As the weather turns warmer and children and adults spend more time outside, preventing sunburns becomes important. A sunburn occurs when the skin becomes burned from exposure to invisible light called ultraviolet (UV) light. UV light comes from the sun and can cause a sunburn when a person is in the sun for too long. A sunburn can occur even on a cloudy or cool day since UV light passes through clouds.
Tanning beds also produce UV light and can cause sunburns.
Here are some important facts to keep in mind to let you know your sunburn risk and how to decrease your chances of a sunburn ruining your summer fun.
■ Following a sunburn, the skin heals but is forever damaged. The more frequent and more severe the burns, the more damage there is.
■ Although most sunburns are not severe, a lifetime of sun exposure and frequent sunburns can lead to wrinkles, premature aging, cataracts and skin cancers.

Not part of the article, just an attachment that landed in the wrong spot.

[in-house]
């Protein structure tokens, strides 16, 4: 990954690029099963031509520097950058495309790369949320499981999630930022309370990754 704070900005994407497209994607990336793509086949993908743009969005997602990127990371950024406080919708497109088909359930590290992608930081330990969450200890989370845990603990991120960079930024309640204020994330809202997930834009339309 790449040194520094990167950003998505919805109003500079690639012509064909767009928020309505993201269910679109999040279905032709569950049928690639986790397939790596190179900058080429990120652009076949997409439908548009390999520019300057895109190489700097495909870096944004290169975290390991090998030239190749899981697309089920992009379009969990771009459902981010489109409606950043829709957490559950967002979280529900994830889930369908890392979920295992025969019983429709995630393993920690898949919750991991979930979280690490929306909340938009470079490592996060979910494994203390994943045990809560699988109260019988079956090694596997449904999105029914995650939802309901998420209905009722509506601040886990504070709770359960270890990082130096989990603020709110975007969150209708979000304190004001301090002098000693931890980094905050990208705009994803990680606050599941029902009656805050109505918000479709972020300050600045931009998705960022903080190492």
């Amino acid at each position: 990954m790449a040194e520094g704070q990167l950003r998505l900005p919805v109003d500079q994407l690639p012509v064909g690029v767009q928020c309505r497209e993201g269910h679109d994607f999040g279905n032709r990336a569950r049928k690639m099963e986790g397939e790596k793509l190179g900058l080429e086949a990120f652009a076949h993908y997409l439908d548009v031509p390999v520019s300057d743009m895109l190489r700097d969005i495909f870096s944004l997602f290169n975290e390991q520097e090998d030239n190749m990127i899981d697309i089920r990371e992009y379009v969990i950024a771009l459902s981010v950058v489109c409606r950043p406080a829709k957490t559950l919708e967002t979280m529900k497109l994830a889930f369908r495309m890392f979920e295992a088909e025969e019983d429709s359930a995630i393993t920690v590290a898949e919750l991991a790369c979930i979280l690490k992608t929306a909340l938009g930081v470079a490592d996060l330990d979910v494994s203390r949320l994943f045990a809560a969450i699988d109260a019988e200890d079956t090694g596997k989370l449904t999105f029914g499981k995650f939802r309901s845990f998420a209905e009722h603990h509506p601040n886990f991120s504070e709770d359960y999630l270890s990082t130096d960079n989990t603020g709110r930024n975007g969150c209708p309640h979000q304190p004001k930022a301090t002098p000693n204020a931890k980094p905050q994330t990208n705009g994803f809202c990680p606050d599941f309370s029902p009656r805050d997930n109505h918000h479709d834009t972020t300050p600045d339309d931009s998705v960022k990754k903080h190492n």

■ Sunburns also significantly increase the risk of a serious type of skin cancer called melanoma.
■ People with fair skin or light-colored hair are more likely to sunburn than people with darker skin.
■ Living in a sunny or high-altitude climate and taking certain medications can increase the risk of sunburn.
■ The symptoms of a sunburn usually appear within a few hours after sun exposure. Most commonly, the skin is red, painful and feels hot to the touch. More severe sunburns can cause blisters, severe pain, swelling, headache, fever and fatigue.
■ See a health care provider if a sunburn is blistering and covers a large portion of your body; is accompanied by a high fever, extreme pain, confusion, nausea or chills; or does not respond to at-home treatment within a few days.
■ Treat a mild sunburn at home by taking an over-the-counter pain reliever; applying cold compresses to the affected skin; and applying a moisturizing cream — aloe vera or hydrocortisone lotions — to the affected skin. If blisters form, do not break them. Drink plenty of fluids to prevent dehydration. Treat peeling skin gently. Stay out of the sun until redness and pain resolve.
Mollie E. Aleshire, is an assistant professor at the University of Kentucky College of Nursing.